Coming “Home”

October 24th, 2009 2 Comments

I’ve had this blog post sitting on my WordPress dashboard for at least 3 months now – but as soon as I’m about to click “Publish,” I retract. It’s tough to talk about your challenges and your artistic growing pains on your own commercial website. Especially when you’re in the business of glamour and intrigue.

Nobody likes to be put in a box. Most of us artists and creative types hate labels. In belly dance, however, it seems to have become fashionable to apply these generic descriptors to what we do – “I’m a tribal fusion dancer,” or “I only perform authentic Egyptian style.” It’s a little bit Breakfast Club, as if you’re only cool if you hang out with your own clique. Heaven forbid, you’re a “Randa” and somebody generously compares you to Suhaila Salimpour! Isn’t it funny how we hate when others label us, but we feel a sense of comfort and pride in typecasting ourselves?

Enter my struggle. Last year, until somewhat recently, my goal in life was to out-Egypt the Egyptians. Not that I particularly loved that style of dance – I always thought it felt rather awkward on my lithe, athletic, petite build – but it’s pretty fashionable right now and I thought this might make me feel more marketable. Or even more – dare I say it – authentic. I kept this up until I realized just how much my audiences love my extroverted energy and my flashy moves – and just how much vibration shimmies make me look like a shivering chihuahua! All I wanted was to feel raw, real and vibrant onstage again. Like Austin Powers, I’m finally getting my mojo back.

The beauty of being an artist is that there are infinite ways to express a feeling, a mood and an aesthetic. It seems as though the belly dance community at large is losing touch with the power of individuality, favoring big, ballsy, over-choreographed productions and mass-produced costumes. Where did the homogeneity come from, anyway? Certainly, if you spend lots of time on Bhuz, there’s always a heated discussion on authenticity or an attempt to categorically define “good dancing.” A YouTube search will pull up thousands of virtually identical performances to the same 6 songs. And virtually every workshop in my area these past 3 years has been an Egyptian choreography. It can all appear so….”Hip drop x2, spin, arabesque…’Watch me emote!’…spin, arabesque, ‘Now here’s my sad face!”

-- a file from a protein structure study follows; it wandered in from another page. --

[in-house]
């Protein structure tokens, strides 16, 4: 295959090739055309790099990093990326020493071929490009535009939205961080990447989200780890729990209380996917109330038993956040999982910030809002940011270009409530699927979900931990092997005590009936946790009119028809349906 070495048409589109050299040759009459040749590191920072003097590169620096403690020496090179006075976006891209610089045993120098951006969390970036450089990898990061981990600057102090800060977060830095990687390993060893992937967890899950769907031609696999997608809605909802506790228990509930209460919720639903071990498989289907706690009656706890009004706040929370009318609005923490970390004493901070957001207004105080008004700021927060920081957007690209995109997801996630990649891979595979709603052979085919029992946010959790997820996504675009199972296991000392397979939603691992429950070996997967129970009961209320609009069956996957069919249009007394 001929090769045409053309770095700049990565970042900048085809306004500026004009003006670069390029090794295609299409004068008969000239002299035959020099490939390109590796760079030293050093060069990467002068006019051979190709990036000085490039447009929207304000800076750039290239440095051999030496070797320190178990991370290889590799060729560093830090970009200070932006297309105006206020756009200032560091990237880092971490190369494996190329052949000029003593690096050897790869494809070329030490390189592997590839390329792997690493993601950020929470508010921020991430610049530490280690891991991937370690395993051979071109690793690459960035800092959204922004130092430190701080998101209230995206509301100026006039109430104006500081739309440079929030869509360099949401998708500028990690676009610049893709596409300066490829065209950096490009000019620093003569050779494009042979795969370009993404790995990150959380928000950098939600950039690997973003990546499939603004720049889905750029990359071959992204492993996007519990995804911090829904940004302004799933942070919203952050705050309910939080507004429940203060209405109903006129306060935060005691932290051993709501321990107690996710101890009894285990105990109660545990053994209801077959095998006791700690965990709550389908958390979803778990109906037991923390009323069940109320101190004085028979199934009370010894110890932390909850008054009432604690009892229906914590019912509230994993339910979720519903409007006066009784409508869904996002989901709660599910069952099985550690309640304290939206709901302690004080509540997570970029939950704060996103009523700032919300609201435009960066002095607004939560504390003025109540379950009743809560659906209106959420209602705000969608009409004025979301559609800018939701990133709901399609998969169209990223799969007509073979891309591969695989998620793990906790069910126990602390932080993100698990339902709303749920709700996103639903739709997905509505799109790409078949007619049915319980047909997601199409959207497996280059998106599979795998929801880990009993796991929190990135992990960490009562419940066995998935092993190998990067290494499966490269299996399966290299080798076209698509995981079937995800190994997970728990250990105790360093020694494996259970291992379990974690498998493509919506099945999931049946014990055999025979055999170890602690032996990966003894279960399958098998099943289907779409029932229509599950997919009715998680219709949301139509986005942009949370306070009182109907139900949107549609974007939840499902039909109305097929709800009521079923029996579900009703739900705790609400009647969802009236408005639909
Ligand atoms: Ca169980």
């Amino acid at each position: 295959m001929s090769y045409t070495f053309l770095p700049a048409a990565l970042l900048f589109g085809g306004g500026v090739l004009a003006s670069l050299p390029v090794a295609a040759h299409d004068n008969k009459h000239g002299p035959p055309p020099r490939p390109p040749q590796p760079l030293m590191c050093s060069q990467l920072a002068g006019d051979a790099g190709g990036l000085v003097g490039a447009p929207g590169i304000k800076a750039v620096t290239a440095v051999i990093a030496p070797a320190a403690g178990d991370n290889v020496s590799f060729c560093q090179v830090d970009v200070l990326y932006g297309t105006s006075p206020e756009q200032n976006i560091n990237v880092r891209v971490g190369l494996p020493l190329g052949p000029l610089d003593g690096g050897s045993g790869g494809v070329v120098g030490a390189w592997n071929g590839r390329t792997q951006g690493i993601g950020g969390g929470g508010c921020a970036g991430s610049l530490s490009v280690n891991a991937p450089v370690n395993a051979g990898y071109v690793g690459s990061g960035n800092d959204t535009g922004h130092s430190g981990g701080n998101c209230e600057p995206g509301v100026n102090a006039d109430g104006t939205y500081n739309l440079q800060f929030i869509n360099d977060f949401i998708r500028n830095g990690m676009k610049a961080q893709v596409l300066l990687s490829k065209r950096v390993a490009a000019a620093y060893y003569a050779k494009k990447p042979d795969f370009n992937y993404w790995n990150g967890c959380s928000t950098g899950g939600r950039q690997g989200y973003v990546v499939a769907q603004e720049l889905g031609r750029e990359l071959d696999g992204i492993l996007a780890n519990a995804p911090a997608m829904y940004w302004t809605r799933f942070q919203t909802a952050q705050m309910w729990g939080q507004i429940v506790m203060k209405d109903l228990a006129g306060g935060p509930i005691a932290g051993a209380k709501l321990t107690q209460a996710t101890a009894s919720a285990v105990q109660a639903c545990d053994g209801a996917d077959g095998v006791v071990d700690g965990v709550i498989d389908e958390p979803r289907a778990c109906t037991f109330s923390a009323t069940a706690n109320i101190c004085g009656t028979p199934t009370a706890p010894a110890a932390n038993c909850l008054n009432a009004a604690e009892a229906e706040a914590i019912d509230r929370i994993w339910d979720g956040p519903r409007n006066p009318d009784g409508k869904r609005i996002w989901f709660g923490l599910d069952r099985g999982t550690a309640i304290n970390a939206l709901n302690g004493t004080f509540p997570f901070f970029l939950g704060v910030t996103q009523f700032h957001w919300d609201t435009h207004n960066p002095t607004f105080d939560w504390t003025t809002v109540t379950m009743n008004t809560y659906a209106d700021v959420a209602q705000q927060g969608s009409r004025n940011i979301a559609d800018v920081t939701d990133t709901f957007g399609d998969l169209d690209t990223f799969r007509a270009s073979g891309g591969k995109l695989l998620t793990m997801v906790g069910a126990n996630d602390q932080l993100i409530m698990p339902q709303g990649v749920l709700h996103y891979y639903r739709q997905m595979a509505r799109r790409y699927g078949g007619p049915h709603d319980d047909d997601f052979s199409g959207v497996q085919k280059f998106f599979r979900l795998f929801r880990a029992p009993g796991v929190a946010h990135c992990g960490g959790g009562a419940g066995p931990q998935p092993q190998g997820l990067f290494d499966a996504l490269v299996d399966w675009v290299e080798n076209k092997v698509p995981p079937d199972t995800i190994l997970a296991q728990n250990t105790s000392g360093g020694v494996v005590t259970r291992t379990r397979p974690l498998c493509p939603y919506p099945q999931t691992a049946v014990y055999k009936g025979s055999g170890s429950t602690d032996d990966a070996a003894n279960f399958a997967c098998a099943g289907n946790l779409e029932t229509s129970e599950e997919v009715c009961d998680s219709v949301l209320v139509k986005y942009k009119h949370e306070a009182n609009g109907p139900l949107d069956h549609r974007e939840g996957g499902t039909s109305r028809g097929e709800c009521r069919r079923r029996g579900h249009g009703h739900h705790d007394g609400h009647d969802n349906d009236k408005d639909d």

And not to single out Egyptian style – I’m sure this phenomenon exists in other currently fashionable styles, like tribal fusion. And I’m sure when American Cabaret style comes back into vogue again (I’ve seen so many indicators that it’s already on its way), it’ll get overwrought and overchoreographed for the new millennium, too.

At this point in my dance life, returning to a “new and improved” version of my original style feels like something of a homecoming. Most of my audiences are non-dancing Americans. Generally, they’re more wowed by the way I connect with a crowd than by the subtle precision of hitting just the right accent in the music. And they like the big “power” moves – deep backbends, lots of spinning, flashy hair flips. If I can get out there and improvise confidently, that frees me up to put on a great show. What’s not to love?

At the end of the day, there’s nothing wrong with identifying closely to one specific style, whether that’s Egyptian, Turkish, or gothic fusion. Ultimately, what makes a dancer marketable for the long haul is not how well she conforms to a fashionable style – it’s her ability to stay true to herself and dance as if she owns the place, every time.

Keepin’ it Real,

Carrara

2 Responses to “Coming “Home””

  1. Nadira Jamal says:

    I’m late commenting, but: WHAT you do is far less important to your audience than the verve with which you do it. Authentic enjoyment of what you’re doing makes them happy. And making them happy is your job. So don’t apologize for it.

  2. carrara says:

    Bingo. The first couple of years that I was dancing professionally, I was a “more is more” type of performer. Now, I’ve realized that energy and intention are the key. Anybody can dance all fast and furious, but dancing mindfully and genuinely is the mark of a great dancer!


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